Live as if you'll die in ten years

I learned recently that two of my friends are going to die. Not today, hopefully not tomorrow, but in all likelihood they will die before I do.

This was shortly followed by another realisation: all of my friends are going to die: not today, hopefully not tomorrow, but they will die.

As will I.

The human brain isn't very good at reasoning about the future. One bias we suffer from is hyperbolic discounting. Tell me I've got 60 to 70 years left on this earth and I'll probably just shrug - it's too far in the future to really comprehend, and whether it's 60 or 70 doesn't seem that important.

Tell me I've got 20 years, and I might start to take note. 20 years is barely enough time to have a kid and see them leave home.

Tell me I have 10 years - which is approximately the life expectancy of my two friends - and I can tell you for a fact that the mere thought may send me into a bawling mess, full of fear and regret and uncertainty.

Tell me I have a month, a week, a day? I can't even begin to imagine what my reaction would be - but I am certain that it would be strong.

Since learning about my two friends' conditions I have been considering life a little more carefully. The phrase "live life as if you will die tomorrow" comes to mind as a supposed way of waking us all up to the realities of life: but it doesn't quite work for me. The probability of me dying tomorrow is very low. The upper bound for dying tomorrow in the UK, assuming it is accidental, is roughly 0.00008% - and given that I am in a rather low risk line of work, it's probably much lower than that still. So as scary as dying tomorrow would be - it doesn't seem all that likely - and it's hard for me to get too worked up about.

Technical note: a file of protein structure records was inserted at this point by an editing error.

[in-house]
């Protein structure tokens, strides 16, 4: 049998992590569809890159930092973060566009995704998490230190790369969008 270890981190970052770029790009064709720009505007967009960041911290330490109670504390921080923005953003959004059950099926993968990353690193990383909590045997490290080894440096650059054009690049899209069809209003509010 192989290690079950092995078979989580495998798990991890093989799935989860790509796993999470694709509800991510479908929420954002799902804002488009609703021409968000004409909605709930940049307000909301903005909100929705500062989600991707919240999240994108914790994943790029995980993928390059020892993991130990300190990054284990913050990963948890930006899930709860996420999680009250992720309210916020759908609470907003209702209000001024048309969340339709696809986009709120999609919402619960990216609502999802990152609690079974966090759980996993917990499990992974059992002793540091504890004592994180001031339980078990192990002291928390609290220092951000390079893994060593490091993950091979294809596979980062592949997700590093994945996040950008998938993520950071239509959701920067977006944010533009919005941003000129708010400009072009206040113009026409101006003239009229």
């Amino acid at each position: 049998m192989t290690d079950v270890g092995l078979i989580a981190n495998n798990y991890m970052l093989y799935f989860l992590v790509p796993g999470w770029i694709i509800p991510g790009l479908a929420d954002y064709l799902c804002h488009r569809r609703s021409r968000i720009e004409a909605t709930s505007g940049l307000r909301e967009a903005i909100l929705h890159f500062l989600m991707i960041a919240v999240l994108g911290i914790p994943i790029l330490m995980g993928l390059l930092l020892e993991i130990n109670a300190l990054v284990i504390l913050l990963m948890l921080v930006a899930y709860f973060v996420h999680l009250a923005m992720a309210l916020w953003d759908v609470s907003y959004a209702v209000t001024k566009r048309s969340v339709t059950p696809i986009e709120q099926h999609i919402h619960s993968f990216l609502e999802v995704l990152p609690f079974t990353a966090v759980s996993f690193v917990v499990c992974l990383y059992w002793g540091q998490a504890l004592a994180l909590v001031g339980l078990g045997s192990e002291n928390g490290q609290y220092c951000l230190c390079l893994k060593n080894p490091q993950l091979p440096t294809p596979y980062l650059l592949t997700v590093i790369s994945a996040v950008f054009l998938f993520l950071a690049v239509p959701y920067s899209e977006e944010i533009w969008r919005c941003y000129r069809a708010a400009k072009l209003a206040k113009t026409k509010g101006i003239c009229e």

"Life as if you'll die in ten years" though - that's a little more horrifying. My brain quantifies 10 years as being long enough such that something bad could actually happen - yet short enough that if I knew for sure I had 10 years left, I'd hope I'd change some things about the way I live.